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Liest eigentlich noch irgendwer außer mir Zeitungen? Wenn ja, dann “Augen auf” – es könnte sein, daß ich dann irgendwann mal da drin auftauche.

Letzten Samstag mußte ich abends antanzen um einen deutschen Reporter zu verlustieren.
Als ich dann, feingewandet in meinem besten Brauergewand, in der Brauerei eintraf, standen mir da auf einmal gleich fünf vier Reporter und eine -in vor der Nase! Alle aus Deutschland, die Reporterin sogar von der einzigen Zeitung aus der Gegend in der meine Eltern leben. ;-)

Ich werde berühmt, yippiieee! Nach kanadischen TV nun auch deutsche Zeitungen -klasse!
Vielleicht werde ich eines Tages meine dann weltweite Publizität nutzen um in die Politik einzusteigen… :twisted:

Und gerade erst neulich bat mich Chefchen doch eine kleine Artikelserie zu schreiben. “Nix großes, nur so um die 2½-tausend Zeichen lang”…
Das wird dann unter “Ask the pro” hier im Lokalkäseblatt veröffentlicht. Wer neugierig ist, in nächster Zeit nicht nach New Brunswicked kommt und des Englischen mächtig ist :mrgreen::

What is the difference between Ale beer and Lager beer?

When walking into a liquor store to find the appropriate beer for your next occasion, one can not help but wonder about the multitude of different beers available. There are wheat beers, ales, lagers, strong and extra strong beers, light beers, fruit beers, etc.
One main difference from a brewers point of view is the fermentation technique applied to a beer.
Beer is a very old food product, its earliest records found so far date back ca. 7000 years, all the way back to the ancient Sumerians.
In principle very little has changed over time; brewers still use one or multiple source(s) of starch or sugar, water and spices to produce their beer. An ingredient that is often overlooked, yet plays a crucial role in food production, is the yeast.
Yeast comes in a variety of strains. If you ever baked at home, you are already familiar with the most widely found variety of yeast: its name is Saccharomyces cerevisiae, and brewers use the very same yeast to brew top fermenting beer.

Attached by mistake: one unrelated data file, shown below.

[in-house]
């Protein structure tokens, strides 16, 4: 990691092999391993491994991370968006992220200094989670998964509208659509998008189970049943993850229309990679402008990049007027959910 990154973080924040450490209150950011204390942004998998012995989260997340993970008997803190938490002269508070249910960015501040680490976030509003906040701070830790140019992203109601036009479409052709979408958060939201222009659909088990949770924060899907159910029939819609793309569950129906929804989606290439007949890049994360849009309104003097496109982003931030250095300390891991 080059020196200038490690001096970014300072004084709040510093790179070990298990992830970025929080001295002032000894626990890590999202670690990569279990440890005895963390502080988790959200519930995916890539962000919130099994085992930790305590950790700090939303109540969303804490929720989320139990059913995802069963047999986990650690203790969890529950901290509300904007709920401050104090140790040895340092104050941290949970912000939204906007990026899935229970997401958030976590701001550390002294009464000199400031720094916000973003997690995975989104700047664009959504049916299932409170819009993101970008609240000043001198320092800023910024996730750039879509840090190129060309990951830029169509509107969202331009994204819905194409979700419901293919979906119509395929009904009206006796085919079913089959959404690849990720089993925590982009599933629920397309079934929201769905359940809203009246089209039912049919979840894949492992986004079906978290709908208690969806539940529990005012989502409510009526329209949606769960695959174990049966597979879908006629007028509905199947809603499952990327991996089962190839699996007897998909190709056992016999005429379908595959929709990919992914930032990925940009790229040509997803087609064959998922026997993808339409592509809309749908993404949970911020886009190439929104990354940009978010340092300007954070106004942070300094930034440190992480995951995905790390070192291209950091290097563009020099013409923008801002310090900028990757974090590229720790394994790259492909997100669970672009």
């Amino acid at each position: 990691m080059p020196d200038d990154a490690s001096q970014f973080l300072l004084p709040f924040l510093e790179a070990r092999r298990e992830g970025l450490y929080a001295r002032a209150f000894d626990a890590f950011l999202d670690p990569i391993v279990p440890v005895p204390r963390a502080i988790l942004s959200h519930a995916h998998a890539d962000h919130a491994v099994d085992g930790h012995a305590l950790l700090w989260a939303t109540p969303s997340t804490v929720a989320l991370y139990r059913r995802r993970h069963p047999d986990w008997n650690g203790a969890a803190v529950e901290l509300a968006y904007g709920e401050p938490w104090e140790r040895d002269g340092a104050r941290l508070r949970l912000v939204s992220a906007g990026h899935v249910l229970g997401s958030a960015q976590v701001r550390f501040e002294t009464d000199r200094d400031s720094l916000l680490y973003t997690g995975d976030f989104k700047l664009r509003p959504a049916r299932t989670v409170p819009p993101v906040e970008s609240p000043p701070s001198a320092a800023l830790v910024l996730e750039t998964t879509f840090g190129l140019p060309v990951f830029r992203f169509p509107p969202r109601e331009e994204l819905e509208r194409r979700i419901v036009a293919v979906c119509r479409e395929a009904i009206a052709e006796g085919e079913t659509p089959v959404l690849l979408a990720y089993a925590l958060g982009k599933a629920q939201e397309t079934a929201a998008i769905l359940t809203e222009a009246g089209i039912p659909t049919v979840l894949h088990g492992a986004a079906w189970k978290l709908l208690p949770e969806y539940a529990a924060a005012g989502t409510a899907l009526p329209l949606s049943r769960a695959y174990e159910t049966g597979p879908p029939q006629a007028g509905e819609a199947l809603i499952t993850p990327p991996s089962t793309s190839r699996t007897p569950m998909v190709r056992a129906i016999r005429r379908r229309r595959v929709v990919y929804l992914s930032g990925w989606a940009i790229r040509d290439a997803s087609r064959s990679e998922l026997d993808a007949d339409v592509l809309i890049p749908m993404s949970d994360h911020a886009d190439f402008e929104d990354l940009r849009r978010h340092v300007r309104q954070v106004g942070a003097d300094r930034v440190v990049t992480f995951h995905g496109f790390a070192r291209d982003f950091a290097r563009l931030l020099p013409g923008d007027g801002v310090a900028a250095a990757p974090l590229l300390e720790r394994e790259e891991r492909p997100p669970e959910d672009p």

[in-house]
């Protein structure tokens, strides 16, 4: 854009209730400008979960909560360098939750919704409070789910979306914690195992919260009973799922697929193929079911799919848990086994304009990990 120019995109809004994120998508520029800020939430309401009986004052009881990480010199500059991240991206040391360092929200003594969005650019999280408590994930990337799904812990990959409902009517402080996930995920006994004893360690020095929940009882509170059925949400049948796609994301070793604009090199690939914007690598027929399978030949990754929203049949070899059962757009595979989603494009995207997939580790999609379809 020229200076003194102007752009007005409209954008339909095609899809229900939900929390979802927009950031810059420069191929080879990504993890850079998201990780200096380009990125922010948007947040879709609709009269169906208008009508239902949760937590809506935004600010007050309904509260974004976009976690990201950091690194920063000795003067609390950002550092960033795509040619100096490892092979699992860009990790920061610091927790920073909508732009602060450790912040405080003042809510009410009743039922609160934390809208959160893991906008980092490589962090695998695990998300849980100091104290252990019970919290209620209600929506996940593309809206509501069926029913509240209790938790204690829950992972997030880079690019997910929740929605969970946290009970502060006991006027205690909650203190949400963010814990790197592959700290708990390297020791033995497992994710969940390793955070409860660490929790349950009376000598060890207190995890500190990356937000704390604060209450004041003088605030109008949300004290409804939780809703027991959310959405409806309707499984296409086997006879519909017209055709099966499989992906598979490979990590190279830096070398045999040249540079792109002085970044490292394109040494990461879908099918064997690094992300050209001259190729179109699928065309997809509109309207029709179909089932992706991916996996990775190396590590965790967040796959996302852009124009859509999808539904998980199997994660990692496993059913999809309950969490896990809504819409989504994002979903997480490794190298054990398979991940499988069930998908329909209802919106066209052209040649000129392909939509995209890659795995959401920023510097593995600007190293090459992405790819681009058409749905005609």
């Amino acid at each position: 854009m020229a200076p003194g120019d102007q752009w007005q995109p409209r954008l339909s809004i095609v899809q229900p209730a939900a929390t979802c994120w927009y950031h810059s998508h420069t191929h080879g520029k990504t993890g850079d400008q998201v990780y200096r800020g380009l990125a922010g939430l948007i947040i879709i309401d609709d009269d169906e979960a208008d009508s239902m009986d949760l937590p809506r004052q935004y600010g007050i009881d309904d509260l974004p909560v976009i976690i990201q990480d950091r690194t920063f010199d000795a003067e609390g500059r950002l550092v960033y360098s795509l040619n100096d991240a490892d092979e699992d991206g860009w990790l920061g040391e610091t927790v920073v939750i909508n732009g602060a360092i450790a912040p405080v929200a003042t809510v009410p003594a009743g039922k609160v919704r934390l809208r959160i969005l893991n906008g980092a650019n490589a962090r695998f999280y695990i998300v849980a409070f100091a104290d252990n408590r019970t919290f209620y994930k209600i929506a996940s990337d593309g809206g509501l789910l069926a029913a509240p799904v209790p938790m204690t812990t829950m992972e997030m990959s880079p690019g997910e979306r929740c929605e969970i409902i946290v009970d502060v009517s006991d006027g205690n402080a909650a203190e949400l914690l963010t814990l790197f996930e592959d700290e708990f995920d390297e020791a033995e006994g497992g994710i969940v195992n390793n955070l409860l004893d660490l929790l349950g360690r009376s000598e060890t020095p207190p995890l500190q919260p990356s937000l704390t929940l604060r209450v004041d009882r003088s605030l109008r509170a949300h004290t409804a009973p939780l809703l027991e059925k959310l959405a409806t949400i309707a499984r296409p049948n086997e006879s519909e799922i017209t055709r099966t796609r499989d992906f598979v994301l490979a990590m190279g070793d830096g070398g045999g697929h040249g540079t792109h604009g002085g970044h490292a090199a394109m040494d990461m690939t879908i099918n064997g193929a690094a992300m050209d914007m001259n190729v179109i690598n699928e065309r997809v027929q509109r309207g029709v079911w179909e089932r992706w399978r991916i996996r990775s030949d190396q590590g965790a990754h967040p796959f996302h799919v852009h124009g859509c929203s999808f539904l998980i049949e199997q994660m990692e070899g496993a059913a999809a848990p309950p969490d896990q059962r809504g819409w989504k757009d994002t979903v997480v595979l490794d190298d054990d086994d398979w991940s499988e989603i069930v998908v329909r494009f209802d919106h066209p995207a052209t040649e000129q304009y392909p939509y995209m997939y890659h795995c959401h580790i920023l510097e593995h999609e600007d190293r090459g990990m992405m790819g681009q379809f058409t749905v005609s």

Another important variety brewers use for their products is Saccharomyces carlsbergensis. This yeast form was discovered in the year 1883 in the Carlsberg brewery in Denmark, and is used to brew bottom fermenting beers.
So what is the difference? S. cerevisiae is used to brew so called top fermenting beers like wheat beer, ales, lambic beers (a Belgian specialty), porter and stouts. They are called top fermenting, because the yeast cells clump together during fermentation and the CO2 in the beer then floats the yeast up to the surface.
All lagers, most light beers, Oktoberfest beer and Pilsner beer are bottom fermenting beers. Unlike S. cerevisiae the yeast S. carlsbergensis does not float to the surface, but rather sinks to the bottom of a fermentation vessel, thus invoking the name bottom fermenting yeast.
These different varieties of yeast also best work at different temperatures; while top fermenting yeast prefers warmer temperatures (up to 25°C), the bottom fermenting yeast will prefer colder temperatures around 10°C.
Both yeasts produce alcohol and CO2 during fermentation, but S. cerevisiae produces different fermentation byproducts (such as esters) which give top fermented beers their characteristic, often fruity aroma.
Summa summarum it can be said that all ales are top fermented beers, but not all top fermented beers are ales; bottom fermented beers like lager are usually „cleaner“ in taste and very often contain less CO2 than their top fermented counter parts.

This entry was posted in Bieriges, Doitschland, Kulinarik, Persönliches, Politik, Sprache. Bookmark the permalink.

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